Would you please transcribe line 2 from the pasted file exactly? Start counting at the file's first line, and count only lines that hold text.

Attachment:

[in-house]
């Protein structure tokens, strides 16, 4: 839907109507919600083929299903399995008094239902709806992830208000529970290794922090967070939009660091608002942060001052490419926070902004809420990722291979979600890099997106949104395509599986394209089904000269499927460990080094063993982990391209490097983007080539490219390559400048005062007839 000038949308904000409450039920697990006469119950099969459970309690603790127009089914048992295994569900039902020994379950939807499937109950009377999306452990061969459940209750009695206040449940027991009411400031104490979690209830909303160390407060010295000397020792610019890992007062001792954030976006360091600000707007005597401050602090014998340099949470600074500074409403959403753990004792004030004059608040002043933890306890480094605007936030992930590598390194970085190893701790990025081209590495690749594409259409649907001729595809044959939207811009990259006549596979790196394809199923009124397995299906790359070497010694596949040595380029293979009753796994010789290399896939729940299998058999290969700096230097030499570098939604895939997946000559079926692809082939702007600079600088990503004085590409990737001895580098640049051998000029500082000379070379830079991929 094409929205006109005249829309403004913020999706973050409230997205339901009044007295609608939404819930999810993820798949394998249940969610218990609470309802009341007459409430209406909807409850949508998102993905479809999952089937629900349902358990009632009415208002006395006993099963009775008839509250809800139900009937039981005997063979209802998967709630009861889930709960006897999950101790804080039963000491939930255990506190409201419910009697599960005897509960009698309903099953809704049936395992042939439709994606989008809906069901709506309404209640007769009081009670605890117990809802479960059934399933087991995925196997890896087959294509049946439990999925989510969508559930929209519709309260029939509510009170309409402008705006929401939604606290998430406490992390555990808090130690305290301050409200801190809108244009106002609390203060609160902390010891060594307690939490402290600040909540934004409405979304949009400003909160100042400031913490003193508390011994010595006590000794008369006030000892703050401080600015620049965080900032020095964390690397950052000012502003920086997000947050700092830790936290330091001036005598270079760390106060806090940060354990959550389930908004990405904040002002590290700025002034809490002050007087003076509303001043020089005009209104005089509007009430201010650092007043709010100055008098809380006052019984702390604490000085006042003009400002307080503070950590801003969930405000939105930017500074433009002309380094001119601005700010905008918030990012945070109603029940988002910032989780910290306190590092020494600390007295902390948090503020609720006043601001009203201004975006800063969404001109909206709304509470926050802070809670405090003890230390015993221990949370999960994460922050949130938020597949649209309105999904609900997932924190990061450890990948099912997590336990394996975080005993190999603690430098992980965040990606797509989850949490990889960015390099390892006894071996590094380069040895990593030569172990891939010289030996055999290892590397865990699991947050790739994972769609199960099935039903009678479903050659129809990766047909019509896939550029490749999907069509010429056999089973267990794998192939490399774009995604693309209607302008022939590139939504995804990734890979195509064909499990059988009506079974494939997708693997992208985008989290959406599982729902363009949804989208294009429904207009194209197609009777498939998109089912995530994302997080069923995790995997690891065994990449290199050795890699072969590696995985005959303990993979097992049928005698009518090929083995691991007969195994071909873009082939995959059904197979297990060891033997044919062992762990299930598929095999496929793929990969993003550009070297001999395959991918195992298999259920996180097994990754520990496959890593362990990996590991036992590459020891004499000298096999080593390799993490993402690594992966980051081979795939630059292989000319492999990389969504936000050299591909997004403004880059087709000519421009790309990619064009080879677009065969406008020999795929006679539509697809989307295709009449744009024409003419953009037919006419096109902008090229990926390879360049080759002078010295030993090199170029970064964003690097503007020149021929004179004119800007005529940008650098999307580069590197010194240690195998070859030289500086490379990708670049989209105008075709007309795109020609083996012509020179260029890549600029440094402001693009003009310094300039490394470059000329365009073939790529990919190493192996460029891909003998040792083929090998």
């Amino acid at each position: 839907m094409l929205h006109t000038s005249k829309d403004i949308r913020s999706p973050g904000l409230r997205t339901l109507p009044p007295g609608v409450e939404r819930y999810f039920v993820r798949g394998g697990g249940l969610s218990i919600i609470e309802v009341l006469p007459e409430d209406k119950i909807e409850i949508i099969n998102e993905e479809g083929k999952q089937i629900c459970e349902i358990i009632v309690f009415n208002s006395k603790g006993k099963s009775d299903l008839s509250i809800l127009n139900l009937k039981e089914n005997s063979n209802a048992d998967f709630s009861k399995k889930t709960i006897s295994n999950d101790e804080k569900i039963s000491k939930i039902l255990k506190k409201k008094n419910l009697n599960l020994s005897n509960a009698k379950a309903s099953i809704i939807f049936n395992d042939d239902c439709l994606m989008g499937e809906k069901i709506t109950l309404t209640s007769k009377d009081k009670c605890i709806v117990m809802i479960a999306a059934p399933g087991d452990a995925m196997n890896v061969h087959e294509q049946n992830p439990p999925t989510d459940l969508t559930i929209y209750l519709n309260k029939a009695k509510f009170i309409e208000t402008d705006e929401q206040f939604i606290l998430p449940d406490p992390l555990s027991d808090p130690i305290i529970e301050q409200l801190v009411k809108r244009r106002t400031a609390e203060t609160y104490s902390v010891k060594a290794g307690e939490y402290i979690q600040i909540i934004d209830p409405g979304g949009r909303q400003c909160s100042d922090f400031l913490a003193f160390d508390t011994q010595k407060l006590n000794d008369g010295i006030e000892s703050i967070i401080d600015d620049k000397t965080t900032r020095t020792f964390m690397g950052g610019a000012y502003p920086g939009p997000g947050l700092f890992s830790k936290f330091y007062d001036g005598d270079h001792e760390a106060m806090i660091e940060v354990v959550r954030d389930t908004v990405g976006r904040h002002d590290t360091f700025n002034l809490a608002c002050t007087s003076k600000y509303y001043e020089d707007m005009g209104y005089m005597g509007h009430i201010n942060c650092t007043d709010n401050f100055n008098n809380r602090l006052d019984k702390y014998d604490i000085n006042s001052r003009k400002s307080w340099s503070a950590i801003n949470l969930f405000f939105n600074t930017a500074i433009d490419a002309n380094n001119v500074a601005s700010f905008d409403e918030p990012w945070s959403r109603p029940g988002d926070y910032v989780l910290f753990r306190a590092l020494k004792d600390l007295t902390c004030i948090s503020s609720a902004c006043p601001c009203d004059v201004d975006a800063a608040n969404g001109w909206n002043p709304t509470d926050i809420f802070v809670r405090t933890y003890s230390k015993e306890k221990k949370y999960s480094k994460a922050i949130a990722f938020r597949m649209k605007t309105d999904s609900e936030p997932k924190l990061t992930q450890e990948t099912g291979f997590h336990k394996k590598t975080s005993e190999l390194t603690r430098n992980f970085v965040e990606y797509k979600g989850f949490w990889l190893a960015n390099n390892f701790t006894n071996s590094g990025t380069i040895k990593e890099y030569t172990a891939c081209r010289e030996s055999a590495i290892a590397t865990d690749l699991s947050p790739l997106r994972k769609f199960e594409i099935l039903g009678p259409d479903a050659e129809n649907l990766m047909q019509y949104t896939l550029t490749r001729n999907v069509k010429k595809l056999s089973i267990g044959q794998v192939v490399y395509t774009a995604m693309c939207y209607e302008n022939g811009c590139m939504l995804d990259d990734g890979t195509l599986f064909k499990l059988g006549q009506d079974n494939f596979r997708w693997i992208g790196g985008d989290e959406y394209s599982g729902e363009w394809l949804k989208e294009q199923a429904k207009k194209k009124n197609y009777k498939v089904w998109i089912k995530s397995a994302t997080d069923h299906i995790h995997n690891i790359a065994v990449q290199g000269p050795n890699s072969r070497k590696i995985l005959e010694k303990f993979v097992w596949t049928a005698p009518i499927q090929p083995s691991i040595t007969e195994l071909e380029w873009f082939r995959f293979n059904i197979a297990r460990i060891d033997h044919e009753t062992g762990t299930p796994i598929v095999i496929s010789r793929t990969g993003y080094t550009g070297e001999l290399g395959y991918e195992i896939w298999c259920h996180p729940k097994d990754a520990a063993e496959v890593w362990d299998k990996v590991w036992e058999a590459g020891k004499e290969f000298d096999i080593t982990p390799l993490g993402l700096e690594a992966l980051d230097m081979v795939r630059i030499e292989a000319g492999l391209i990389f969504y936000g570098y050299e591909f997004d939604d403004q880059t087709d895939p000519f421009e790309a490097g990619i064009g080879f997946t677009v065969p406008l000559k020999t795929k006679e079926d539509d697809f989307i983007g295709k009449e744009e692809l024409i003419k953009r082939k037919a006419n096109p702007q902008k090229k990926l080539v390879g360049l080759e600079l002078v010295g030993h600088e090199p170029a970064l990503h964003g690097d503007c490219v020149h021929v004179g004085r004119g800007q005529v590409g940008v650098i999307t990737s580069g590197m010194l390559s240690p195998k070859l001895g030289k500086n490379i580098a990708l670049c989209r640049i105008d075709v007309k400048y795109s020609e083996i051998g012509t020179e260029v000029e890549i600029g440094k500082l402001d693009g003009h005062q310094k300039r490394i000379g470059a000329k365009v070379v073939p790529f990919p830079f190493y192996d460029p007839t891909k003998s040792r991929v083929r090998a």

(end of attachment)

């Protein structure tokens, strides 16, 4: 839907109507919600083929299903399995008094239902709806992830208000529970290794922090967070939009660091608002942060001052490419926070902004809420990722291979979600890099997106949104395509599986394209089904000269499927460990080094063993982990391209490097983007080539490219390559400048005062007839 000038949308904000409450039920697990006469119950099969459970309690603790127009089914048992295994569900039902020994379950939807499937109950009377999306452990061969459940209750009695206040449940027991009411400031104490979690209830909303160390407060010295000397020792610019890992007062001792954030976006360091600000707007005597401050602090014998340099949470600074500074409403959403753990004792004030004059608040002043933890306890480094605007936030992930590598390194970085190893701790990025081209590495690749594409259409649907001729595809044959939207811009990259006549596979790196394809199923009124397995299906790359070497010694596949040595380029293979009753796994010789290399896939729940299998058999290969700096230097030499570098939604895939997946000559079926692809082939702007600079600088990503004085590409990737001895580098640049051998000029500082000379070379830079991929 094409929205006109005249829309403004913020999706973050409230997205339901009044007295609608939404819930999810993820798949394998249940969610218990609470309802009341007459409430209406909807409850949508998102993905479809999952089937629900349902358990009632009415208002006395006993099963009775008839509250809800139900009937039981005997063979209802998967709630009861889930709960006897999950101790804080039963000491939930255990506190409201419910009697599960005897509960009698309903099953809704049936395992042939439709994606989008809906069901709506309404209640007769009081009670605890117990809802479960059934399933087991995925196997890896087959294509049946439990999925989510969508559930929209519709309260029939509510009170309409402008705006929401939604606290998430406490992390555990808090130690305290301050409200801190809108244009106002609390203060609160902390010891060594307690939490402290600040909540934004409405979304949009400003909160100042400031913490003193508390011994010595006590000794008369006030000892703050401080600015620049965080900032020095964390690397950052000012502003920086997000947050700092830790936290330091001036005598270079760390106060806090940060354990959550389930908004990405904040002002590290700025002034809490002050007087003076509303001043020089005009209104005089509007009430201010650092007043709010100055008098809380006052019984702390604490000085006042003009400002307080503070950590801003969930405000939105930017500074433009002309380094001119601005700010905008918030990012945070109603029940988002910032989780910290306190590092020494600390007295902390948090503020609720006043601001009203201004975006800063969404001109909206709304509470926050802070809670405090003890230390015993221990949370999960994460922050949130938020597949649209309105999904609900997932924190990061450890990948099912997590336990394996975080005993190999603690430098992980965040990606797509989850949490990889960015390099390892006894071996590094380069040895990593030569172990891939010289030996055999290892590397865990699991947050790739994972769609199960099935039903009678479903050659129809990766047909019509896939550029490749999907069509010429056999089973267990794998192939490399774009995604693309209607302008022939590139939504995804990734890979195509064909499990059988009506079974494939997708693997992208985008989290959406599982729902363009949804989208294009429904207009194209197609009777498939998109089912995530994302997080069923995790995997690891065994990449290199050795890699072969590696995985005959303990993979097992049928005698009518090929083995691991007969195994071909873009082939995959059904197979297990060891033997044919062992762990299930598929095999496929793929990969993003550009070297001999395959991918195992298999259920996180097994990754520990496959890593362990990996590991036992590459020891004499000298096999080593390799993490993402690594992966980051081979795939630059292989000319492999990389969504936000050299591909997004403004880059087709000519421009790309990619064009080879677009065969406008020999795929006679539509697809989307295709009449744009024409003419953009037919006419096109902008090229990926390879360049080759002078010295030993090199170029970064964003690097503007020149021929004179004119800007005529940008650098999307580069590197010194240690195998070859030289500086490379990708670049989209105008075709007309795109020609083996012509020179260029890549600029440094402001693009003009310094300039490394470059000329365009073939790529990919190493192996460029891909003998040792083929090998």